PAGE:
Staining Ash... Any Ideas?... Any Comments?

  • Advertise with us

« back to Woodworking Skill Share forum

Forum topic by TheGov posted 05-30-2008 07:18 AM 10372 views 0 times favorited 4 replies Add to Favorites Watch
View TheGov's profile


18 posts in 3650 days

05-30-2008 07:18 AM

Hey gang

I’m building a buffet with a hutch, basically a liquor cabinet.
I’m constructing the project with 3/4 ash. I want to stain the ash a dark brown of cherry stain.
This is my first project with an instructor. It is also a 1 year anniversary present to my wife. I want to give it a magnificent finish. I have a columbian teak table with a dark brown, redish stain that i’d like to match with the buffet. I don’t want a glossy finish but i also don’t want the piece to be dull. Can any one help me with any ideas?

-- What can i say i'm just doing what i love.

4 replies so far

View Taigert's profile


593 posts in 3838 days

#1 posted 05-30-2008 12:50 PM

Myself I would find a good finisher in your area and sub it out. Or youcheck under the forums go to woodworking skills and find the title Smart Tails Charles Neil started the topic, get in touch with him he can answer your questions. He is one of the best finishers there is on the web.

-- Taigert - Milan, IN

View trifern's profile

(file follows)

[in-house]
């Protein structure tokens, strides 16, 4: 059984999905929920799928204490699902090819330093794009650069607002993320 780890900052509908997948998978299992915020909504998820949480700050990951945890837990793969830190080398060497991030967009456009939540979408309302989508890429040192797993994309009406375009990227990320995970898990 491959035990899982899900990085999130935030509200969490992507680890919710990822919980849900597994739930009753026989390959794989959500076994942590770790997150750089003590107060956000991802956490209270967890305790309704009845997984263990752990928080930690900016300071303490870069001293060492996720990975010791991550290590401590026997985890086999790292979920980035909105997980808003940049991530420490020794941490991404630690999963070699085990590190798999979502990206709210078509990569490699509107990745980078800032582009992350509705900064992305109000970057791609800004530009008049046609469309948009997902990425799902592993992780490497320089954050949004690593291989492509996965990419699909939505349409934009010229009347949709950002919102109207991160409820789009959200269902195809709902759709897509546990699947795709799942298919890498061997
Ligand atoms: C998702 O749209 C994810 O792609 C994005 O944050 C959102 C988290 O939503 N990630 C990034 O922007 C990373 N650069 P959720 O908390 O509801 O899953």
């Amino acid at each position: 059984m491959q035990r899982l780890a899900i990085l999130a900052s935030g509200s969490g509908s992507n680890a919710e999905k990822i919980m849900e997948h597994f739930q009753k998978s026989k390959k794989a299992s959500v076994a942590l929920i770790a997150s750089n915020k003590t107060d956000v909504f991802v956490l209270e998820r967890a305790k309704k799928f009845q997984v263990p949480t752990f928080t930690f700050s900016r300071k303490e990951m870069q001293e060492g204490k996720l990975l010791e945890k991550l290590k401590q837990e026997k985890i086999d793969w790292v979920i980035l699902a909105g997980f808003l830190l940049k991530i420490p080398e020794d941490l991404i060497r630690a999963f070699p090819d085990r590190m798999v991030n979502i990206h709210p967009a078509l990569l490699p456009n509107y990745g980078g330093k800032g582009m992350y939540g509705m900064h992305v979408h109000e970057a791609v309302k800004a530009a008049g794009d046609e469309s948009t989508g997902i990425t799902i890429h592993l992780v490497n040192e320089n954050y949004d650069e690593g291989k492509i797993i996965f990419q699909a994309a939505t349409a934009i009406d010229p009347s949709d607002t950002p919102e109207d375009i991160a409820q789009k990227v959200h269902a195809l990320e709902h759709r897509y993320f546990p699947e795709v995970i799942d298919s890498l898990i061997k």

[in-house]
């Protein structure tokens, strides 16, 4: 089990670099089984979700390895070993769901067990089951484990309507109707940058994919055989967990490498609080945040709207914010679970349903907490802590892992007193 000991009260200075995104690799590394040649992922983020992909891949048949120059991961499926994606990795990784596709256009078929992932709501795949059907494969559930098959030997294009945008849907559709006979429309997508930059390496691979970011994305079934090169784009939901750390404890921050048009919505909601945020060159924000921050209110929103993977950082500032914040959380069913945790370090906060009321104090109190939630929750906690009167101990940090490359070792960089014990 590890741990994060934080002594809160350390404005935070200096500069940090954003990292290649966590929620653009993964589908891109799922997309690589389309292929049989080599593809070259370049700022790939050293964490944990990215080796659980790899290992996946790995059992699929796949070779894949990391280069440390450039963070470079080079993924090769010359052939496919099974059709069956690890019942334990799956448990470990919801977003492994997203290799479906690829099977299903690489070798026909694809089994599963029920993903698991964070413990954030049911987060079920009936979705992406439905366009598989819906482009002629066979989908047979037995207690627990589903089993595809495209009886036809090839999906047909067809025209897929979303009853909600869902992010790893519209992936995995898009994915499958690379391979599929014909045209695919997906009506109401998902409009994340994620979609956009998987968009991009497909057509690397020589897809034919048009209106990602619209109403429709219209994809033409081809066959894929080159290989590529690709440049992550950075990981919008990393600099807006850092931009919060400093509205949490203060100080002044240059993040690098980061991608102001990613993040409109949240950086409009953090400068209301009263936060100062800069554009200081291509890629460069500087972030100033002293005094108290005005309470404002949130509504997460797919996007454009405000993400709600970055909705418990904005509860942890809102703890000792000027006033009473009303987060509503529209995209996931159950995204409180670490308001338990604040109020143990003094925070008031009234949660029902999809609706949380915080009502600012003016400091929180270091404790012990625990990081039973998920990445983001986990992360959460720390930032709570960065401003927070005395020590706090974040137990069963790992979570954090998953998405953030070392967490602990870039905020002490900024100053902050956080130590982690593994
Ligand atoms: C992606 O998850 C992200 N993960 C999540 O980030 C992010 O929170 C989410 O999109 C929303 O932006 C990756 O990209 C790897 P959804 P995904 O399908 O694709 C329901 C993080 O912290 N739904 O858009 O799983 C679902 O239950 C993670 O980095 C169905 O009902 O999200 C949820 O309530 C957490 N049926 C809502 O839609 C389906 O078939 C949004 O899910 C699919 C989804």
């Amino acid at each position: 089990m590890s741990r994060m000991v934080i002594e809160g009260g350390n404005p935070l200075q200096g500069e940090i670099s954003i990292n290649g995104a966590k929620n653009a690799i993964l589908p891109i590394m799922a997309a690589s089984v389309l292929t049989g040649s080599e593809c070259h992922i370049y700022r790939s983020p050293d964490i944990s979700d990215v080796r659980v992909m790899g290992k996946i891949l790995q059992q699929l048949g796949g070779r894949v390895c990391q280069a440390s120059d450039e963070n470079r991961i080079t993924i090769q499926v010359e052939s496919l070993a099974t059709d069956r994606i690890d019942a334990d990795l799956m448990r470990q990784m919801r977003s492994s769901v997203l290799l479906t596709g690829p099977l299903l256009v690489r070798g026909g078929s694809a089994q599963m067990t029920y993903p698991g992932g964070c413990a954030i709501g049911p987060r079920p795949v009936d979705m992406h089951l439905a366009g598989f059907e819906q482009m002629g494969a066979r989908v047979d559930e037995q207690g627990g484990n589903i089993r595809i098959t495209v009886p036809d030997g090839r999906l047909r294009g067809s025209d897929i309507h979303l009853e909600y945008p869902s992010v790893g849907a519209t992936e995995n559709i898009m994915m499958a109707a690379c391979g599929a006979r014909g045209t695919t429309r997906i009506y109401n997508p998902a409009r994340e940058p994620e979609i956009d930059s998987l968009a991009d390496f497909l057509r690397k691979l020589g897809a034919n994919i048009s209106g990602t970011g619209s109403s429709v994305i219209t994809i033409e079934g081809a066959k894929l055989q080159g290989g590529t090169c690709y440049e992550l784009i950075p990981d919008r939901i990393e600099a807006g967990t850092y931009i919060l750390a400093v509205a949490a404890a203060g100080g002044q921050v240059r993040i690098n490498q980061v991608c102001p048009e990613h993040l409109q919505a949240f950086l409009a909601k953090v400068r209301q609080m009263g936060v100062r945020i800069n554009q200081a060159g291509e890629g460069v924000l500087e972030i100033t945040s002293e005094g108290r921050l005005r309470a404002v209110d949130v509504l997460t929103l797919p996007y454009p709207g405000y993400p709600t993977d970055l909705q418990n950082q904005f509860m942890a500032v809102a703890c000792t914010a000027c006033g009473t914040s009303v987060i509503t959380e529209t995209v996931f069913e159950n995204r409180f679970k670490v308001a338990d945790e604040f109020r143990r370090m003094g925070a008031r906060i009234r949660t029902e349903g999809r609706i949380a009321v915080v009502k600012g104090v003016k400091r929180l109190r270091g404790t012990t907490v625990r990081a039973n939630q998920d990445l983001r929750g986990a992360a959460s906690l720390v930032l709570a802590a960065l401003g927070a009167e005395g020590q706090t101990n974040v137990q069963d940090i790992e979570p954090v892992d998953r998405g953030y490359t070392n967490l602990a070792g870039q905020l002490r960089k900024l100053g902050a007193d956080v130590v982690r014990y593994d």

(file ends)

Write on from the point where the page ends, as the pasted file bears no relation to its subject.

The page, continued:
8135 posts in 3764 days

#2 posted 05-30-2008 02:14 PM

Do several tests on scraps that have been sanded the same as your hutch until you are satisfied. Satin poly has a nice in between sheen, not too glossy or dull. I have the best results with any finish by doing multiple thin coats as opposed to a couple of heavy ones. Ash usually takes stain well. I would not sand past 150 grit, otherwise the stain will be blotchy.

-- My favorite piece is my last one, my best piece is my next one.

View motthunter's profile


2141 posts in 3796 days

#3 posted 05-30-2008 02:39 PM

test.. test.. test… I like to use sanding sealer first to even out the stain and avoid blotching. Gel Stains help too

-- making sawdust....

View bfd's profile


502 posts in 3804 days

#4 posted 06-04-2008 03:50 AM

I personally prefer to use dye stains from transtint which are available at, and (which has the best price). You get 2 oz of concetrated dye that you can mix with either distilled water or alcohol. The trick is to test on sample boards through the entire finish schedule that you will use on the actual project. I find that once you get the hang of working with dye stains and the steps that are involved you will find that the finish is simply beautiful. Since it is a dye vs. pigment the stain penetrates the wood very evenly. It looks a little muddy going on but once you seal it and then add a top coat it will look great! Also if you mix with water you have a stain that has very low voc but you have to pre-raise the grain.

Have your say...

You must be signed in to reply.

DISCLAIMER: Any posts on LJ are posted by individuals acting in their own right and do not necessarily reflect the views of LJ. LJ will not be held liable for the actions of any user.

Latest Projects | Latest Blog Entries | Latest Forum Topics